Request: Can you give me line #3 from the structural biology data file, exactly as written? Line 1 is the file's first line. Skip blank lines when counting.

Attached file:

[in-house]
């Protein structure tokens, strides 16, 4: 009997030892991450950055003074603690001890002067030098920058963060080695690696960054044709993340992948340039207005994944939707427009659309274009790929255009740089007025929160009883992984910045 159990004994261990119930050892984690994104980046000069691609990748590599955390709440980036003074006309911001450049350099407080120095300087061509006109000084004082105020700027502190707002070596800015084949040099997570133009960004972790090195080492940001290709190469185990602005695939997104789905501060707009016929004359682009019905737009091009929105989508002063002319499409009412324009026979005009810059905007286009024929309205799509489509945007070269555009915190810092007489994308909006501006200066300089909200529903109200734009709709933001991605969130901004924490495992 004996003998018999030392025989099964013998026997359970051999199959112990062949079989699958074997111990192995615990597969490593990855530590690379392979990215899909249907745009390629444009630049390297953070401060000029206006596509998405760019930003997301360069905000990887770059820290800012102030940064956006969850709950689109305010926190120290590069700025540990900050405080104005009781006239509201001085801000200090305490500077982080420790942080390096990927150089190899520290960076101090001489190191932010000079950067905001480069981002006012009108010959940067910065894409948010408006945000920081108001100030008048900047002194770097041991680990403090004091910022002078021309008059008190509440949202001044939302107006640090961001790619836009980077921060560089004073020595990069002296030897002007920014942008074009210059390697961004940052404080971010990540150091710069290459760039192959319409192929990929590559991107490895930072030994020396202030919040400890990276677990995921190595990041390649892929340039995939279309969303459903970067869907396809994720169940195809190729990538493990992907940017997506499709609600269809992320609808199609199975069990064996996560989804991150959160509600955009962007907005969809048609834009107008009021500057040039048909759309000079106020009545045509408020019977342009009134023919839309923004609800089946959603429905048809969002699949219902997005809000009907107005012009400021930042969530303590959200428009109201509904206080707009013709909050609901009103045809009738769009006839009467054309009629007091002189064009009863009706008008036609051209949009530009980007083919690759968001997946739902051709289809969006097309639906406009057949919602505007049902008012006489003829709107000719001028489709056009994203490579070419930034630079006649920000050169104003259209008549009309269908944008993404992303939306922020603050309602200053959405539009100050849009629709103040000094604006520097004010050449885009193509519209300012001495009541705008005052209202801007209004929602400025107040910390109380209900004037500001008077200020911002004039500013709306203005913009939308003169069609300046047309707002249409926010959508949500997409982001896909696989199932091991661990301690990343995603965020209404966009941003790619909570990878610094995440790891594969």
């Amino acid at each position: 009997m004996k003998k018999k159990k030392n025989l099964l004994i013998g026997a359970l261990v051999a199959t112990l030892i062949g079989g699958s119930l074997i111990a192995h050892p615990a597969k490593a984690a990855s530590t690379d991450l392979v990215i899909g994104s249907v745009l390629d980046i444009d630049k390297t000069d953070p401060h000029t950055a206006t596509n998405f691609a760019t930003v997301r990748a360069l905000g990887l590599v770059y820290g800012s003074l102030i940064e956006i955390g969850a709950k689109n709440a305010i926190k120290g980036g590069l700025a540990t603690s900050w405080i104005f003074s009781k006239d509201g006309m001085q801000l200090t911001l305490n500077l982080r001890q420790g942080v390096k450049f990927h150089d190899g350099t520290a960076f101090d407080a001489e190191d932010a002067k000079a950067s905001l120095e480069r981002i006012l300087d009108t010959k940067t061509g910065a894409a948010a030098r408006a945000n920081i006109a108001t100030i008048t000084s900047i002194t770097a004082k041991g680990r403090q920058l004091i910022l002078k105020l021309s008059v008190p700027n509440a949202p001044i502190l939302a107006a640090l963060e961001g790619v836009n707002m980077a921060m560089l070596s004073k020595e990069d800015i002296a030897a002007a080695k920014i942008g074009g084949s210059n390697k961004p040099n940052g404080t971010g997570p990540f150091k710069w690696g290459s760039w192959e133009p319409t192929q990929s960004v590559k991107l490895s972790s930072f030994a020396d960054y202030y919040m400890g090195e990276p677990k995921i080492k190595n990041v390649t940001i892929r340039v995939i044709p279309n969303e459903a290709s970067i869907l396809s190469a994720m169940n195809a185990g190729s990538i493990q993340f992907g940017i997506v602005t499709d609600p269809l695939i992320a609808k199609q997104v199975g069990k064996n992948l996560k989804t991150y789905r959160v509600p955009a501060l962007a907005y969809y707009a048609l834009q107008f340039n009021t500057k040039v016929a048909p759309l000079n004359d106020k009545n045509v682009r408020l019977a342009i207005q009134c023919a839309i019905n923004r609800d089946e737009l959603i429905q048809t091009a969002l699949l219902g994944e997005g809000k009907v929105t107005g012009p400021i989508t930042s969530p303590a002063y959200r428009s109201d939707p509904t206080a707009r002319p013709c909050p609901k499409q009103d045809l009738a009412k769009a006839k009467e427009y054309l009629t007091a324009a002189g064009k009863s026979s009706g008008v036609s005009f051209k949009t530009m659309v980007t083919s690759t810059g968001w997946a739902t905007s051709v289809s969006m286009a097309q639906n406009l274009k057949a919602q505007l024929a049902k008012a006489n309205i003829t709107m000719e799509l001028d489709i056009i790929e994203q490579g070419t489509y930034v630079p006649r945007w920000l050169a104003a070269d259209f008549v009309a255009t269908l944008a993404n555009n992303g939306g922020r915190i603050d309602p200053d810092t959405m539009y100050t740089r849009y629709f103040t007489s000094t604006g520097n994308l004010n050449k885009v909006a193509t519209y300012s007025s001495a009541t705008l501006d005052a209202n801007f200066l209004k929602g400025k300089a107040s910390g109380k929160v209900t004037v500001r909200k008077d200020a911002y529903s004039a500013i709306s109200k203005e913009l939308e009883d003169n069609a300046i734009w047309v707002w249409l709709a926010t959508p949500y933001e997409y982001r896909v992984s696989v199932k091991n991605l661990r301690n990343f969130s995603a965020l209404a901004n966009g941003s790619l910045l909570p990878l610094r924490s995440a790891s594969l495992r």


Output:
């Amino acid at each position: 009997m004996k003998k018999k159990k030392n025989l099964l004994i013998g026997a359970l261990v051999a199959t112990l030892i062949g079989g699958s119930l074997i111990a192995h050892p615990a597969k490593a984690a990855s530590t690379d991450l392979v990215i899909g994104s249907v745009l390629d980046i444009d630049k390297t000069d953070p401060h000029t950055a206006t596509n998405f691609a760019t930003v997301r990748a360069l905000g990887l590599v770059y820290g800012s003074l102030i940064e956006i955390g969850a709950k689109n709440a305010i926190k120290g980036g590069l700025a540990t603690s900050w405080i104005f003074s009781k006239d509201g006309m001085q801000l200090t911001l305490n500077l982080r001890q420790g942080v390096k450049f990927h150089d190899g350099t520290a960076f101090d407080a001489e190191d932010a002067k000079a950067s905001l120095e480069r981002i006012l300087d009108t010959k940067t061509g910065a894409a948010a030098r408006a945000n920081i006109a108001t100030i008048t000084s900047i002194t770097a004082k041991g680990r403090q920058l004091i910022l002078k105020l021309s008059v008190p700027n509440a949202p001044i502190l939302a107006a640090l963060e961001g790619v836009n707002m980077a921060m560089l070596s004073k020595e990069d800015i002296a030897a002007a080695k920014i942008g074009g084949s210059n390697k961004p040099n940052g404080t971010g997570p990540f150091k710069w690696g290459s760039w192959e133009p319409t192929q990929s960004v590559k991107l490895s972790s930072f030994a020396d960054y202030y919040m400890g090195e990276p677990k995921i080492k190595n990041v390649t940001i892929r340039v995939i044709p279309n969303e459903a290709s970067i869907l396809s190469a994720m169940n195809a185990g190729s990538i493990q993340f992907g940017i997506v602005t499709d609600p269809l695939i992320a609808k199609q997104v199975g069990k064996n992948l996560k989804t991150y789905r959160v509600p955009a501060l962007a907005y969809y707009a048609l834009q107008f340039n009021t500057k040039v016929a048909p759309l000079n004359d106020k009545n045509v682009r408020l019977a342009i207005q009134c023919a839309i019905n923004r609800d089946e737009l959603i429905q048809t091009a969002l699949l219902g994944e997005g809000k009907v929105t107005g012009p400021i989508t930042s969530p303590a002063y959200r428009s109201d939707p509904t206080a707009r002319p013709c909050p609901k499409q009103d045809l009738a009412k769009a006839k009467e427009y054309l009629t007091a324009a002189g064009k009863s026979s009706g008008v036609s005009f051209k949009t530009m659309v980007t083919s690759t810059g968001w997946a739902t905007s051709v289809s969006m286009a097309q639906n406009l274009k057949a919602q505007l024929a049902k008012a006489n309205i003829t709107m000719e799509l001028d489709i056009i790929e994203q490579g070419t489509y930034v630079p006649r945007w920000l050169a104003a070269d259209f008549v009309a255009t269908l944008a993404n555009n992303g939306g922020r915190i603050d309602p200053d810092t959405m539009y100050t740089r849009y629709f103040t007489s000094t604006g520097n994308l004010n050449k885009v909006a193509t519209y300012s007025s001495a009541t705008l501006d005052a209202n801007f200066l209004k929602g400025k300089a107040s910390g109380k929160v209900t004037v500001r909200k008077d200020a911002y529903s004039a500013i709306s109200k203005e913009l939308e009883d003169n069609a300046i734009w047309v707002w249409l709709a926010t959508p949500y933001e997409y982001r896909v992984s696989v199932k091991n991605l661990r301690n990343f969130s995603a965020l209404a901004n966009g941003s790619l910045l909570p990878l610094r924490s995440a790891s594969l495992r």